Lastly, we mutated the 7 critical GRK2/3-dependent phosphorylation sites in SMO. These mutations not only dramatically impaired SMO-dependent GLI transcription in cultured Smo−/− fibroblasts (Fig 7F) but also failed to restore normal muscle specification to smo−/− zebrafish embryos (Fig 7G). Control experiments showed that these mutations did not block SMO localization to cilia, ruling out ciliary trafficking defects as possible trivial explanations for these phenotypes (S11B and S11C Fig).
Taken together, these results highlight an important role for GRK2/3-mediated SMO/PKA-C binding and subsequent PKA-C membrane sequestration in controlling GLI activation in cellular models as well as embryonic patterning in vivo.
We have identified and characterized a novel interaction between vertebrate SMO and PKA-C, demonstrated how this recruits PKA-C to membranes, and showed how it can dramatically affect the activity of PKA-regulated transcription factors as well as GLI-dependent outputs in cultured cells and in vivo. These insights enable a deeper understanding of how Hh signal transduction orchestrates cell proliferation and differentiation events in nearly all of its biological roles.
Based on these findings, we propose the following mechanism (Fig 7H). In the pathway “off” state, SMO is inactive and inefficiently binds PKA-C. PKA-C is thus available to phosphorylate and inactivate GLI. In the pathway “on” state, SMO activation triggers GRK phosphorylation of the pCT, increasing PKA-C binding and siphoning PKA-C to the membrane. SMO-bound PKA-C cannot access soluble GLI substrates. This leads to loss of inhibitory GLI phosphorylation, which could occur via GLI protein turnover [12,22,24], tonic action of phosphatases on GLI , or both.
Our proposed mechanism helps to explain key aspects of SMO-to-GLI communication not easily reconciled with existing models. Prior studies have invoked a variety of explanations for how SMO might activate GLI , including (i) utilizing canonical Gαi/o/z and cAMP-dependent pathways to inhibit PKA ; (ii) controlling ciliary cAMP, and thus PKA-C, by influencing the ciliary localization of GPR161, a constitutively active Gαs-coupled GPCR ; and (iii) interacting with βarrestin1/2  or Ellis van Creveld protein 2 (EVC2) , which might regulate GLI by as yet undefined mechanisms. However, the role of Gαi/o/z signaling in SMO–GLI communication remains a matter of debate, as several studies found that pharmacological or genetic inactivation of Gαi/o/z signaling only partially or incompletely blocks SMO-mediated GLI activation [33–36,96]. In addition, whether SMO activation reduces ciliary cAMP remains controversial [36,97,98]. Finally, mouse knockouts of βarrestin1/2 , EVC2 , or GPR161 [92,101,102] fail to exhibit the severe, widespread developmental defects expected with disruption of core Hh pathway components [20,103,104]. Therefore, existing models neither fully explain how SMO activates GLI nor rule PKA in or out as a mediator of this process. Our work reveals a route by which SMO can affect PKA substrate phosphorylation that does not absolutely require any of these factors, offering an explanation for prior conflicting observations.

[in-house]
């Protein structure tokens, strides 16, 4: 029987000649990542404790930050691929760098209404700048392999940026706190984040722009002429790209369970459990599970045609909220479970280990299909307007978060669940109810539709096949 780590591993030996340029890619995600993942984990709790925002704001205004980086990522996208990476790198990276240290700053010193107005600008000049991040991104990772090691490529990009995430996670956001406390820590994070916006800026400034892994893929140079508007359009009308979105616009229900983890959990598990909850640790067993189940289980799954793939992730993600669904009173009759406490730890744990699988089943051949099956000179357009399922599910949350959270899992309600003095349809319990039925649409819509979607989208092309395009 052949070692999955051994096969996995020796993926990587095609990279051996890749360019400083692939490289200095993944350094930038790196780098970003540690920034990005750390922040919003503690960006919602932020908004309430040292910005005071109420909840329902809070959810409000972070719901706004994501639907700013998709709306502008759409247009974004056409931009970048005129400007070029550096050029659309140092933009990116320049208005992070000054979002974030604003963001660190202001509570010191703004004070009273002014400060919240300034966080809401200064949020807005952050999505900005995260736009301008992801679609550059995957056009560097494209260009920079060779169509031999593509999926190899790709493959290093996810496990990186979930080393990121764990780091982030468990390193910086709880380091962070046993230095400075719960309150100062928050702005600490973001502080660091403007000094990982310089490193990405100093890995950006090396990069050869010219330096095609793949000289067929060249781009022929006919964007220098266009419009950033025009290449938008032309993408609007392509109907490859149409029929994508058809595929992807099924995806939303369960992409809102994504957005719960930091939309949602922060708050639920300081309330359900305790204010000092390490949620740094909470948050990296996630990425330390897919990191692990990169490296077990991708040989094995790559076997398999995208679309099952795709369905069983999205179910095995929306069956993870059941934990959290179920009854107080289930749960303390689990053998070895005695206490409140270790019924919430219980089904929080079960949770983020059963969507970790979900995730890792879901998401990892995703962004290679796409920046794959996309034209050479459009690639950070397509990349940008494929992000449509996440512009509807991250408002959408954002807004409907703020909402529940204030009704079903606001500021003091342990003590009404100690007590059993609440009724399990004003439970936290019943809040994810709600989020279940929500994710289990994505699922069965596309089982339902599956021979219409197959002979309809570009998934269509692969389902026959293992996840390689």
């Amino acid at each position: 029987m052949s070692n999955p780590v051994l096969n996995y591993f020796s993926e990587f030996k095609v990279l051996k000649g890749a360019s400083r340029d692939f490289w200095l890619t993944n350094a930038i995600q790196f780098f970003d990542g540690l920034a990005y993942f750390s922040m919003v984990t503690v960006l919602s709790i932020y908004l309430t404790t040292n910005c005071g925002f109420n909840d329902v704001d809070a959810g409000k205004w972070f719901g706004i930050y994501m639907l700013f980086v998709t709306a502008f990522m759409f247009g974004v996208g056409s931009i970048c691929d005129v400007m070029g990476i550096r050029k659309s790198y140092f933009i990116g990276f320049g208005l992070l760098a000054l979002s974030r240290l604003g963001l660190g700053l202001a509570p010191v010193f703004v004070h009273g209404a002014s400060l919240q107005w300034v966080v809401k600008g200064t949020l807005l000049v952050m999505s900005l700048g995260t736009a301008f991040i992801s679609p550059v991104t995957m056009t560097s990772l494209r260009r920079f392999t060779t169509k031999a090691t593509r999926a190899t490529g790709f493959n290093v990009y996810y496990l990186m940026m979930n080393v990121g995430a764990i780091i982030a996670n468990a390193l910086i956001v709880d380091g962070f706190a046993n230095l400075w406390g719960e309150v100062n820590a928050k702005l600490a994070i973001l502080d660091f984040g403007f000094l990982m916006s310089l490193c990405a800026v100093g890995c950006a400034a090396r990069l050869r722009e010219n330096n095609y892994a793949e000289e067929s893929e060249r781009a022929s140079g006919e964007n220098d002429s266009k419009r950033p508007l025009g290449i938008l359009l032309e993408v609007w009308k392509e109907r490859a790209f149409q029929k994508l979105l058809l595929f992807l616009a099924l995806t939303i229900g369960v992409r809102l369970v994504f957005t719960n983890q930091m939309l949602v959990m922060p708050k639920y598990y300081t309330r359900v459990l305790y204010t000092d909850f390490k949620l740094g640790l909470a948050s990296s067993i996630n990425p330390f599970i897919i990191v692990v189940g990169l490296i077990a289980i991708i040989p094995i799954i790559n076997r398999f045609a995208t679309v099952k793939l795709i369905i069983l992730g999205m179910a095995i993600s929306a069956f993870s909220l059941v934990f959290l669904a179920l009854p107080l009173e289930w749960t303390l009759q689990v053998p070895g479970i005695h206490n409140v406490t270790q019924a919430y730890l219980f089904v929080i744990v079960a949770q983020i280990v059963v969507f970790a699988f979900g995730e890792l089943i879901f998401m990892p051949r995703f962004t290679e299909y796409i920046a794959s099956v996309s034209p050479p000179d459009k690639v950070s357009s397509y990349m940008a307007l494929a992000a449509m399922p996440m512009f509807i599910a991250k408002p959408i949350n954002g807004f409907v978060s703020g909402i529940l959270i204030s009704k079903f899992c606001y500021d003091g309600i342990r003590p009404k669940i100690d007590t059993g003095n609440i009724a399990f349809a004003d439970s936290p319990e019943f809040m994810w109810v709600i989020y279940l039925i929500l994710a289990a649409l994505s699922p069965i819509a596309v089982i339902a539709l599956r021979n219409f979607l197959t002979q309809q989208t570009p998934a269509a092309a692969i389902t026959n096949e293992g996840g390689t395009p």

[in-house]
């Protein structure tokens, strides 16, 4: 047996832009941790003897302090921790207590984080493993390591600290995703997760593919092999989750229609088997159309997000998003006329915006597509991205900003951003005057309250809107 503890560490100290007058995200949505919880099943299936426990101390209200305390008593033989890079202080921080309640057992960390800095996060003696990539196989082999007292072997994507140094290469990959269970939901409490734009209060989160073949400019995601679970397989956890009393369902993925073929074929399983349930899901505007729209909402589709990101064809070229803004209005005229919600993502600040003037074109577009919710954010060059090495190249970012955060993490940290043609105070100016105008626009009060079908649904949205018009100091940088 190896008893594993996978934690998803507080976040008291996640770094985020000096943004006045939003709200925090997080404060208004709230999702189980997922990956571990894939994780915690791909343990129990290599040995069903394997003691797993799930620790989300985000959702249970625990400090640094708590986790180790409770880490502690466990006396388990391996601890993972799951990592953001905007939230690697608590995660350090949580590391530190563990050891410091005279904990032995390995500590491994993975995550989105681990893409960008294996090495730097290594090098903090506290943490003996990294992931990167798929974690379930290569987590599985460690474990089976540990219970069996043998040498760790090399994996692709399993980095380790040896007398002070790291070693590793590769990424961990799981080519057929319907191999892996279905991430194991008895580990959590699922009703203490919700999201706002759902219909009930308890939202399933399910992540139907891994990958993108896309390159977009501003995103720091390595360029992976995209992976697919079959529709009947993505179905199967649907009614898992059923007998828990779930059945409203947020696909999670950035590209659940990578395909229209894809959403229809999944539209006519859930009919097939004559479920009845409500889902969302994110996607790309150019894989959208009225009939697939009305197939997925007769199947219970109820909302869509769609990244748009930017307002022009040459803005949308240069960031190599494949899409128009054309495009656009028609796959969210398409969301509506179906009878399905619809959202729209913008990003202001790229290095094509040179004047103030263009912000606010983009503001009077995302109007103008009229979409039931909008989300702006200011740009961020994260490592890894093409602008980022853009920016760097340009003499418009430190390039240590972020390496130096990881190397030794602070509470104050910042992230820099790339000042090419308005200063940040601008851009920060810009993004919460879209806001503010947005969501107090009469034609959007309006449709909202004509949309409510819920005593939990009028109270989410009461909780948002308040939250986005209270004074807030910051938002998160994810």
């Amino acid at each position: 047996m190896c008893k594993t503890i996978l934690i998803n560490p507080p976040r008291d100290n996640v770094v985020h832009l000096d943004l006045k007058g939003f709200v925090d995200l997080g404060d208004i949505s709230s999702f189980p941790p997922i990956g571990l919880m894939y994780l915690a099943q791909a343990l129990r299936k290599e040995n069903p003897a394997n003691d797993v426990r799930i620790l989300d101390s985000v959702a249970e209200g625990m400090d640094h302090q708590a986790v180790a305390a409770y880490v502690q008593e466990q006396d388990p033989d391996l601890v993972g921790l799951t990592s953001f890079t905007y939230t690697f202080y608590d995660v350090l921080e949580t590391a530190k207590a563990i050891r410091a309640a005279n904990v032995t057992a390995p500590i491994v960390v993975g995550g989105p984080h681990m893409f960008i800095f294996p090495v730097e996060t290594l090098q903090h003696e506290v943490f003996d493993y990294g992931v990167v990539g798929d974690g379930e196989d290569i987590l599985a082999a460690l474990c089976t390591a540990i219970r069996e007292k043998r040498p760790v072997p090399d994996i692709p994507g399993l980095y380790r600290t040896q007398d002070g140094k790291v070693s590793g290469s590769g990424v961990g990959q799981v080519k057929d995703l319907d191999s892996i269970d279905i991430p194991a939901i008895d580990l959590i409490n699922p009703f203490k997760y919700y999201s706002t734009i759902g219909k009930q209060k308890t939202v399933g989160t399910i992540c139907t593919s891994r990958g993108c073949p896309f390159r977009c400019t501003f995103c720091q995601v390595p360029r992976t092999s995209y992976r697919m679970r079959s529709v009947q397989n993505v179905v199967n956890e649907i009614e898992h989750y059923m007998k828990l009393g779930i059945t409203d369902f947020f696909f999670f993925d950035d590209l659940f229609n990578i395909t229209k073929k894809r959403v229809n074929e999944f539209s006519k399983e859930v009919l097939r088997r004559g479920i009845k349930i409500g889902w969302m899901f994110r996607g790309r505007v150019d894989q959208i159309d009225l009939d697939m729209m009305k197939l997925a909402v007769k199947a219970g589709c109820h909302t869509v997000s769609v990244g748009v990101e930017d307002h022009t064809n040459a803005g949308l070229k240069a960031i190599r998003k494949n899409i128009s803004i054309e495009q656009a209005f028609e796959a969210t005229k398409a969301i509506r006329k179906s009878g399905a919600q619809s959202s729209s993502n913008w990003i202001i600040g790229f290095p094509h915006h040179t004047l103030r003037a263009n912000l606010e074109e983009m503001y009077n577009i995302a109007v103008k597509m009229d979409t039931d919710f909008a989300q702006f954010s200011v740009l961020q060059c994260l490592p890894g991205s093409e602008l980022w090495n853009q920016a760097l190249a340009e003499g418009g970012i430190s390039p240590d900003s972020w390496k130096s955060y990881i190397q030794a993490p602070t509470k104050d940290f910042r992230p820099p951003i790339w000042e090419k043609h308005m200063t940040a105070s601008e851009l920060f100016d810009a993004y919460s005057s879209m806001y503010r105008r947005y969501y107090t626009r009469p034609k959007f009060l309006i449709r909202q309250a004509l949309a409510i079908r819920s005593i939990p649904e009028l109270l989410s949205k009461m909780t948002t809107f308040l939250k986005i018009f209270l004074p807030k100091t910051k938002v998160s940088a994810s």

Our use of a simplified experimental system enabled us to uncover an SMO/PKA-C regulatory mechanism that had been overlooked previously. Nevertheless, the approaches we employed have clear limitations. For example, heterologous reconstitution does not necessarily capture all aspects of Hh signal transduction under physiological conditions. In addition, while our study focused on SMO-mediated PKA-C membrane sequestration, it does not rule out possible additional routes by which SMO could affect PKA-C phosphorylation of GLI, such as altering PKA-C stability, enzymatic activity, or substrate specificity. Future reconstitution-based studies may allow us to further understand the biochemical mechanism by which SMO affects PKA-C signaling and study how other Hh pathway components influence this process.
GRKs and Hh signal transduction
Our work also sheds light on how GRKs control Hh signal transduction. Pathway activation strongly requires these kinases in vertebrates, but their underlying target and mechanism of action remained poorly defined [4,72,75,76,105]. While GRKs can phosphorylate SMO , mutation of the previously mapped GRK sites  to alanine does not disrupt embryonic patterning in vivo . Consequently, it was unknown whether the physiological target of GRKs in the Hh pathway is SMO or a different protein altogether [4,75,76,105]. Furthermore, how GRK phosphorylation of its substrate(s) regulates GLI activity remained unclear. A key limitation is that prior studies defined GRK sites based largely on in silico predictions or in vitro kinase assays with soluble SMO CT fragments . GRKs lack a strict consensus motif, and capturing physiological activity-induced phosphorylation of GPCRs requires their 7TM domains to be embedded in a membrane lipid environment [91,106–108], making phenotypic interpretation of existing alanine mutants difficult.